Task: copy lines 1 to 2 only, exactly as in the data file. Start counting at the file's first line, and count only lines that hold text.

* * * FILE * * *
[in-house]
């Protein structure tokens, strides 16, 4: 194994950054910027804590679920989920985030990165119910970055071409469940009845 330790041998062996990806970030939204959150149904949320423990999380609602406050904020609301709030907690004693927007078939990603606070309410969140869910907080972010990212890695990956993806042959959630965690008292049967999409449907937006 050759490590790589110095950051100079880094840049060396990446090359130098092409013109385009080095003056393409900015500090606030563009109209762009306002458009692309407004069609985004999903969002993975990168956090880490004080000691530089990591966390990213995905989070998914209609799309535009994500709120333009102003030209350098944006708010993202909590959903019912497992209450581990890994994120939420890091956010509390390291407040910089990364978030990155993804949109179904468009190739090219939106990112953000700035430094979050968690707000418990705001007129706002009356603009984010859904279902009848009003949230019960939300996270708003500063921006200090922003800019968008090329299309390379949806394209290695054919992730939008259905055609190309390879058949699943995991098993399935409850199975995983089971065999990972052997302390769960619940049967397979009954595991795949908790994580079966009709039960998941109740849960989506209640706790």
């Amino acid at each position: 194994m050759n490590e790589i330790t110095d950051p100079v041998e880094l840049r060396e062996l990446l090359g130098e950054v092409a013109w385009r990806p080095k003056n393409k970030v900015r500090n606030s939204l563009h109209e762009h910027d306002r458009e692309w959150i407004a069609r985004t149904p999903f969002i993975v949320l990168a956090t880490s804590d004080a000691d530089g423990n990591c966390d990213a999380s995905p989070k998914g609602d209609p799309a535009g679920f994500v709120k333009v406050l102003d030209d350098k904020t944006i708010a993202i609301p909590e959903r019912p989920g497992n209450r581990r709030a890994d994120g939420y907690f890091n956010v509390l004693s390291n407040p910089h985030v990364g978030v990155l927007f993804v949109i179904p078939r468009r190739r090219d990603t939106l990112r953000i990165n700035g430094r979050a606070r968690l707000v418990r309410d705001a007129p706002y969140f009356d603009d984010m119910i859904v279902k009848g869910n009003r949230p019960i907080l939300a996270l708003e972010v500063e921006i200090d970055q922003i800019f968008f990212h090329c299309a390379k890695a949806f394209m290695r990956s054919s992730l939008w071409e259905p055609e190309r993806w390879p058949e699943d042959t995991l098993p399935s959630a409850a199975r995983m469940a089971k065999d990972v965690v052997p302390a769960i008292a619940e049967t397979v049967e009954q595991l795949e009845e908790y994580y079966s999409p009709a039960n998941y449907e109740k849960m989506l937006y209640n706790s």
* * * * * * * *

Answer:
[in-house]
């Protein structure tokens, strides 16, 4: 194994950054910027804590679920989920985030990165119910970055071409469940009845 330790041998062996990806970030939204959150149904949320423990999380609602406050904020609301709030907690004693927007078939990603606070309410969140869910907080972010990212890695990956993806042959959630965690008292049967999409449907937006 050759490590790589110095950051100079880094840049060396990446090359130098092409013109385009080095003056393409900015500090606030563009109209762009306002458009692309407004069609985004999903969002993975990168956090880490004080000691530089990591966390990213995905989070998914209609799309535009994500709120333009102003030209350098944006708010993202909590959903019912497992209450581990890994994120939420890091956010509390390291407040910089990364978030990155993804949109179904468009190739090219939106990112953000700035430094979050968690707000418990705001007129706002009356603009984010859904279902009848009003949230019960939300996270708003500063921006200090922003800019968008090329299309390379949806394209290695054919992730939008259905055609190309390879058949699943995991098993399935409850199975995983089971065999990972052997302390769960619940049967397979009954595991795949908790994580079966009709039960998941109740849960989506209640706790």